3 Links I Love: Why Dogs Die on United, Hawaiian and Emirates Interviews

Emirates, Hawaiian, Links I Love

This week’s featured link:
More dogs die on United than on any other airline. Here’s why.The Washington Post
I never wrote about United’s dog problems, but you most certainly heard about them elsewhere. You’ve probably heard that more dogs die on United than on other airlines, but here’s the actual reason why. The thing is, if you’re United, you may be doing a service to some people who have no other choice, but the second one dog dies, you will be vilified. Anything United does wrong is under a microscope. I’d probably ban these dogs and just make an exception for military.

Two for the road:
Hawaiian ready to compete with Southwest in Hawaii, CEO says in Q&AAssociated Press
How about an interview with Hawaiian’s new CEO Peter Ingram? He’s been at Hawaiian for many years, but he only took over the top spot in the last couple months. In case you’re wondering, Peter knows his stuff.

A Chat With Emirates Senior VP North America + A Look at Their New Business Class Product!Airline Reporter
And now for something completely different. A nice little interview and look at the new (better, but still sub-par) Emirates business class on its 777s.

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13 comments on “3 Links I Love: Why Dogs Die on United, Hawaiian and Emirates Interviews

  1. “You’ve probably heard that more dogs die on United than on other airlines, but here’s the actual reason why.”

    That’s not what the data says, it would be more accurate to say “here’s a contributing factor why.”

    Even removing the 40% of dog deaths that are from higher risk breeds United still has substantially more dog deaths than other airlines [eg 25 vs 9 at American]. And this doesn’t speak to the issue of lost and misdirected animals.

    United DOES do a service in carrying animals. They do so less expensively in many cases than their competitors. And they do so on routes where there aren’t competitor options. But they also do seem to have a legitimate problem, that’s not fully or perhaps even largely explained by a willingness to take animals other airlines won’t. In other words we need to not overclaim about this data means.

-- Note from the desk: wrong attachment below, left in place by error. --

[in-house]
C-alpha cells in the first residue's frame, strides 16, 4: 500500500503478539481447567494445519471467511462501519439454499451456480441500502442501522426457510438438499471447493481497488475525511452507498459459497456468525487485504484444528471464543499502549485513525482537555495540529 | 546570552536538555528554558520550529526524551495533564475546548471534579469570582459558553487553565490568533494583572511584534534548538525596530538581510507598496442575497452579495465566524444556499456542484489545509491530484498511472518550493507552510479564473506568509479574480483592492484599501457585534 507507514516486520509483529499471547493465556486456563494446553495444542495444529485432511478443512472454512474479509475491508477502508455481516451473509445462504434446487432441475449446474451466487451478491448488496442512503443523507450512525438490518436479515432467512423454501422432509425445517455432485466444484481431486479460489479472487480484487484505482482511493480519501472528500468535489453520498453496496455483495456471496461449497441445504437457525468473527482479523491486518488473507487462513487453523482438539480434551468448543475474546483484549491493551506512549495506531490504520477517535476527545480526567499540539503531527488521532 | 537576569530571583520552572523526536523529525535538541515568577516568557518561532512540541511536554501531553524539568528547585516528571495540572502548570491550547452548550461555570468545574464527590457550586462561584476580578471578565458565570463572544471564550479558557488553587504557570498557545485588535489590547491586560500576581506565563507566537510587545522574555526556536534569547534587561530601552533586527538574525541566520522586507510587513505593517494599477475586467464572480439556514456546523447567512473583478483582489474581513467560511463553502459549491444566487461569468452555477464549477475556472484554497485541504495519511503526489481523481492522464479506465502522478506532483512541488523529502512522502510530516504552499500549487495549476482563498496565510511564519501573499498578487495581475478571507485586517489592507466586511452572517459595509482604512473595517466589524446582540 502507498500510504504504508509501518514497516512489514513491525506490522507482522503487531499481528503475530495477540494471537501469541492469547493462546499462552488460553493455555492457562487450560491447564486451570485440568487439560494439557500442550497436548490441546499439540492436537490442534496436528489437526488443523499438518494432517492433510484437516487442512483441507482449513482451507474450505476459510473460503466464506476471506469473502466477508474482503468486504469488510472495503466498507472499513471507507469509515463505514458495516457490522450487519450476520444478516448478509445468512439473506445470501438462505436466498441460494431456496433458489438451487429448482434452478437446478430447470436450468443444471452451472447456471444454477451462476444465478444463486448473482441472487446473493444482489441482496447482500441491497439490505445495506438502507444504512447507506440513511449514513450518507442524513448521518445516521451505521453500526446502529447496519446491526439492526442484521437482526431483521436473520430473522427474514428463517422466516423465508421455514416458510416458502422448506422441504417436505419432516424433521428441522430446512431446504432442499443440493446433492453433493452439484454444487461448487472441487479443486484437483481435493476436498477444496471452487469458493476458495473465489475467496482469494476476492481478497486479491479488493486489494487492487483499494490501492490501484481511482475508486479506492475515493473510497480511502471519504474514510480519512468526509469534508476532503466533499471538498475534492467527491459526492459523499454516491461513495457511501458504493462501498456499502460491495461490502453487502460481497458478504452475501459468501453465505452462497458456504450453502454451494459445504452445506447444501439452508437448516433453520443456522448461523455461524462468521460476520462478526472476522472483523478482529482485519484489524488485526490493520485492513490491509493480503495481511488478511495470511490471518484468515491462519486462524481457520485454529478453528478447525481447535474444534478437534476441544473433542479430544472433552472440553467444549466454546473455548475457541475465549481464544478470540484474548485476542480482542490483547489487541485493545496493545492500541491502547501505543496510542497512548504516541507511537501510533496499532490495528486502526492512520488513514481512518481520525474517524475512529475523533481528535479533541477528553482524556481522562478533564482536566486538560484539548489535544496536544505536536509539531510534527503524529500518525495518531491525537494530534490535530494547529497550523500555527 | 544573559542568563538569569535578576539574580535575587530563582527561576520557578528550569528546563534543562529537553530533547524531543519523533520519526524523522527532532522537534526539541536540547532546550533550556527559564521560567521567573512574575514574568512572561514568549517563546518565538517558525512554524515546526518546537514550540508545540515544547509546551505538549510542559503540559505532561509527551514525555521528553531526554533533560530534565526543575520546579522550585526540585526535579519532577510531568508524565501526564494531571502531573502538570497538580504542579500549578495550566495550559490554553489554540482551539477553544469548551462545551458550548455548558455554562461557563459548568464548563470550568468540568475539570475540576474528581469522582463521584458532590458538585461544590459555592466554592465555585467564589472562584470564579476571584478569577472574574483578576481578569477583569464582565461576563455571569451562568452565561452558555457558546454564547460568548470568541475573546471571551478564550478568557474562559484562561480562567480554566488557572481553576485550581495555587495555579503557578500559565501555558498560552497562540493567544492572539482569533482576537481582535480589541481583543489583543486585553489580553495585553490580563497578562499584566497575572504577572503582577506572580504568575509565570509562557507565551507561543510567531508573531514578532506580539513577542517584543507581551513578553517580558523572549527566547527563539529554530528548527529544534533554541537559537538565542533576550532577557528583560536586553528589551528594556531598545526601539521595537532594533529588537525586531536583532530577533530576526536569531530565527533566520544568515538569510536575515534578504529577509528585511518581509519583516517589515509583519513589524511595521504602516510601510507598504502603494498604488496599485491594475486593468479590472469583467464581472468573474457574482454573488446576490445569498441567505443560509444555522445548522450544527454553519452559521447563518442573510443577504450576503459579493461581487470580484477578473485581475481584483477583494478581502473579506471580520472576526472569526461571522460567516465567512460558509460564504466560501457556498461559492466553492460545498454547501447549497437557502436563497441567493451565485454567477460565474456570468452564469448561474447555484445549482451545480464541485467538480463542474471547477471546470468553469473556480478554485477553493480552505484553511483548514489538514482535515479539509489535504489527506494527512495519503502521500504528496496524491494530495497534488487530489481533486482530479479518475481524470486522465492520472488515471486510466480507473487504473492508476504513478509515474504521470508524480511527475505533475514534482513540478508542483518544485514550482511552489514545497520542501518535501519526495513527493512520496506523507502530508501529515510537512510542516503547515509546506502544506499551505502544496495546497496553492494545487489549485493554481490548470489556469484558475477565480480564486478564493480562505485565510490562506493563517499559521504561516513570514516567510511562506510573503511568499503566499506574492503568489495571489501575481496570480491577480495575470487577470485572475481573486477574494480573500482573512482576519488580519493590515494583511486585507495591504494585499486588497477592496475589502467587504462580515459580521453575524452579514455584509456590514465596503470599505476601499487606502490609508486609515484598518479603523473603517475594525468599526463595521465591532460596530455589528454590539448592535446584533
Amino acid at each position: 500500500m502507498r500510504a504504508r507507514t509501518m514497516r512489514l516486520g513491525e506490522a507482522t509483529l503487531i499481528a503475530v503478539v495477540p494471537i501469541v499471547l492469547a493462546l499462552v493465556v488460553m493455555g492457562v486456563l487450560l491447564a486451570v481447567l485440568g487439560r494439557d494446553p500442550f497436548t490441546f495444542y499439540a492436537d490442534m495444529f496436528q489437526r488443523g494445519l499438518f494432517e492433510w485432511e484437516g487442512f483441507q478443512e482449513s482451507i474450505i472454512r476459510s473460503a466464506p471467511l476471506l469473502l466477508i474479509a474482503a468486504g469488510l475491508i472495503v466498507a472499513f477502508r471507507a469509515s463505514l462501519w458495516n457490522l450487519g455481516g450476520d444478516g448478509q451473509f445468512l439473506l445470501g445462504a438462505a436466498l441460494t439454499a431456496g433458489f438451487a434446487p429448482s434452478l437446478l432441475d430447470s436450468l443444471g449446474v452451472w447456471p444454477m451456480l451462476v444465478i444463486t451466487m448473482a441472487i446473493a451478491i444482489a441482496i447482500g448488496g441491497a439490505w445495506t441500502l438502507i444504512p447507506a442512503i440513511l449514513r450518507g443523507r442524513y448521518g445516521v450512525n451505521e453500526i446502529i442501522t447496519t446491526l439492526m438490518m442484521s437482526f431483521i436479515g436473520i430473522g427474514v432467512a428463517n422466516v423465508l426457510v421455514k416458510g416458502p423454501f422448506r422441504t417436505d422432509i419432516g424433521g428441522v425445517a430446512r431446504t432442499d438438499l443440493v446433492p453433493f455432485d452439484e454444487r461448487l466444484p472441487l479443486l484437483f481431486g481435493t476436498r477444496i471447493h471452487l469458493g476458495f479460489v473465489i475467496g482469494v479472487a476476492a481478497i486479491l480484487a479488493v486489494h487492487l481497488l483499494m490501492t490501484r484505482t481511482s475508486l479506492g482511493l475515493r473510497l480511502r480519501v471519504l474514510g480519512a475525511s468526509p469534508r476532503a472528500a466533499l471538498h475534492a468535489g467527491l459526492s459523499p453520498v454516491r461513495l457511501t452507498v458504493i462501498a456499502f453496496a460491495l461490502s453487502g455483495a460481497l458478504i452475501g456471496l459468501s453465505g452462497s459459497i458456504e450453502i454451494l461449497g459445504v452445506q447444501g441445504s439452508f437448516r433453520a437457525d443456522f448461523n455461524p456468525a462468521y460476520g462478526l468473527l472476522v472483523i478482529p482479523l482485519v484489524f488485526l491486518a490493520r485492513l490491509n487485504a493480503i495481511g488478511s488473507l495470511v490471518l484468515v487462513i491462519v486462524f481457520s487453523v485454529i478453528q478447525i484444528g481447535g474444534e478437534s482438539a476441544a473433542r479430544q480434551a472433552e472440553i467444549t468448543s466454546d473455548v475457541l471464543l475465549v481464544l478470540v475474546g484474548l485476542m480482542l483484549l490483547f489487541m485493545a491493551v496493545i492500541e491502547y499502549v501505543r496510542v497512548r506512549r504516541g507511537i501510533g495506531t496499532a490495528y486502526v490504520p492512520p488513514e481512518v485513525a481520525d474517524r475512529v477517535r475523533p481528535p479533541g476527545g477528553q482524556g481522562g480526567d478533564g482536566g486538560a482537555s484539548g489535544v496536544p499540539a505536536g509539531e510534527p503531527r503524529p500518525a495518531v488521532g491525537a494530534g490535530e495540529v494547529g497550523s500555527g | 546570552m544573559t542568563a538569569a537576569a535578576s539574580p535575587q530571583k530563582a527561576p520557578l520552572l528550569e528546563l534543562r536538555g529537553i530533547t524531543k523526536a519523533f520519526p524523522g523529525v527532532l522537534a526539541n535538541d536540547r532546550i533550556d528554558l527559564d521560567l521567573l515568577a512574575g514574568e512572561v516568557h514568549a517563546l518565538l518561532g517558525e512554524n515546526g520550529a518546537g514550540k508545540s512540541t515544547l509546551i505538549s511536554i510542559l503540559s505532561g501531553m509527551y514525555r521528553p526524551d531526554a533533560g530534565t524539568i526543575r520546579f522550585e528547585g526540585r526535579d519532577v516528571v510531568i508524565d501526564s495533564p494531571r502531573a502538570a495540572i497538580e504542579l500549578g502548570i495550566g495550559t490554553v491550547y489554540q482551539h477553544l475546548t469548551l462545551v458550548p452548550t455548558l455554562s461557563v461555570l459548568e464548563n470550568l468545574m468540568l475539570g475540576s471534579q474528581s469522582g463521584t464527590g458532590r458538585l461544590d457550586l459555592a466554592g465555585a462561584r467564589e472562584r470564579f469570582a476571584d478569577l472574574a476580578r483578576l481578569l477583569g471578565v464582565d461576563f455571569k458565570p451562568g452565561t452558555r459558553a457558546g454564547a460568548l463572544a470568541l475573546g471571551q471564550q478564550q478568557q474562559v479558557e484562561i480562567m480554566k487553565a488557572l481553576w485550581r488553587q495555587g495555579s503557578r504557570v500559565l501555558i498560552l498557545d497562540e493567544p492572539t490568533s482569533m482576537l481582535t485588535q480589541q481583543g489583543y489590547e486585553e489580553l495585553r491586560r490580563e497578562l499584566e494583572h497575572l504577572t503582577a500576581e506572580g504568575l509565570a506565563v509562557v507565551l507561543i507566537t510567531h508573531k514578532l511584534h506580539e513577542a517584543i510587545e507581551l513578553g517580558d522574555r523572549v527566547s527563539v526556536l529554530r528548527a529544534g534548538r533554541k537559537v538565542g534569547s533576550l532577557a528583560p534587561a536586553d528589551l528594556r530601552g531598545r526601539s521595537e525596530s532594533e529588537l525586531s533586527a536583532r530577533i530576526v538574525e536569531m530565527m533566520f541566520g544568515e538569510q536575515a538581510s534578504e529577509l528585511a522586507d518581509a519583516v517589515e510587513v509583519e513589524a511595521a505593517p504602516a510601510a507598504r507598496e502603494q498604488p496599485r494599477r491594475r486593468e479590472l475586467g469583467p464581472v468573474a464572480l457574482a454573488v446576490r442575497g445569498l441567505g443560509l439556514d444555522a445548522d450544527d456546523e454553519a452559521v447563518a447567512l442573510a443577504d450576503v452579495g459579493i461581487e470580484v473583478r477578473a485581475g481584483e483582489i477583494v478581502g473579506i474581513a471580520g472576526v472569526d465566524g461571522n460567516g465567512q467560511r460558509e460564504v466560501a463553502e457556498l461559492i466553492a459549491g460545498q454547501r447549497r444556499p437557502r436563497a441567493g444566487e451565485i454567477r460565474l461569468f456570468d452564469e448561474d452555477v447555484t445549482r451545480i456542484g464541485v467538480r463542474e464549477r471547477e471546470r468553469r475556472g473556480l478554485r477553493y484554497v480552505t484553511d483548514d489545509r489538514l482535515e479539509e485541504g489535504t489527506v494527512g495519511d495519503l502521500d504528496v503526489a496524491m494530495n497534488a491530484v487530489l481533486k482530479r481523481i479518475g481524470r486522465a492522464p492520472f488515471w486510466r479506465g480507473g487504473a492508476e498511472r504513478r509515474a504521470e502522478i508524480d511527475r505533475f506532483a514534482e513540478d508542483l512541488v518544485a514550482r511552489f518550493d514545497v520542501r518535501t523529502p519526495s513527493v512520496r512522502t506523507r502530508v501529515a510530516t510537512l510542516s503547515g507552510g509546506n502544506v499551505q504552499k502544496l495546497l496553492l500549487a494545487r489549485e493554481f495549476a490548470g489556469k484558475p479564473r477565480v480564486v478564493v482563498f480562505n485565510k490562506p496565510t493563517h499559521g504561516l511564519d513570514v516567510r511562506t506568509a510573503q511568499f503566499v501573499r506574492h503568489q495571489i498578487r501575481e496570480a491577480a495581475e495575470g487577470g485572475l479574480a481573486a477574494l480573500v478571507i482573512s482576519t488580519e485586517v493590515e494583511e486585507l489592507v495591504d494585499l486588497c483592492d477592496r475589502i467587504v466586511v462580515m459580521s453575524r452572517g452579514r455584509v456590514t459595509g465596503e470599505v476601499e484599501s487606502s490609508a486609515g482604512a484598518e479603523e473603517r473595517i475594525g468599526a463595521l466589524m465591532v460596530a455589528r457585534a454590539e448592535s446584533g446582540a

1. Gary, your comment doesn’t take into account the higher number of animals that UA carries.

      One confusing thing about the WSJ article is that it mixes 2015-2017 and just 2017 data.

      The accepted way to communicate statistics like this is in the airline industry is the incident per 10,000. That is mentioned in the WSJ article, and I recalculated what UA’s animal death rate per 10,000 animals carried would be for only the breeds that other airlines would carry. That comes out to 0.60 deaths per 10,000 animals carried. Which would make the all important comparison chart look like:

      AA: 0.87
      UA: 0.60
      DL: 0.52
      AS: 0.26

      That makes UA look pretty reasonable.

      (The one assumption I made is that UA carried the same number of pets in 2015 and 2016 as they did in 2017. Also the non-UA numbers are for only 2017, whereas the UA number is for 2015-2017.)

      Yes this still doesn’t speak to the number of lost and misdirected animals, but UA carried 32% of the animals carried as cargo. Here are the percents of animals carried by each airline in 2017:

      UA: 32.71%
      AS: 27.22%
      DL: 13.61%
      OO: 10.98%
      AA: 8.20%
      EV: 5.51%
      HA: 1.78%

      UA carries significantly more animals than either of its similarly sized peers DL and AA.

      1. Thanks for the data breakdown! Another complicating factor is flight times. The overall average rate of natural deaths for dogs & cats is somewhere around 0.10 deaths per 10,000 animal-hours (that works out to ~11 year average natural lifespans). I assume that most people aren’t usually flying their pets on short hops. So if AA, DL, and UA are mostly flying animals on transcontinental or intercontinental flights, their numbers aren’t much worse than you’d expect from just natural causes.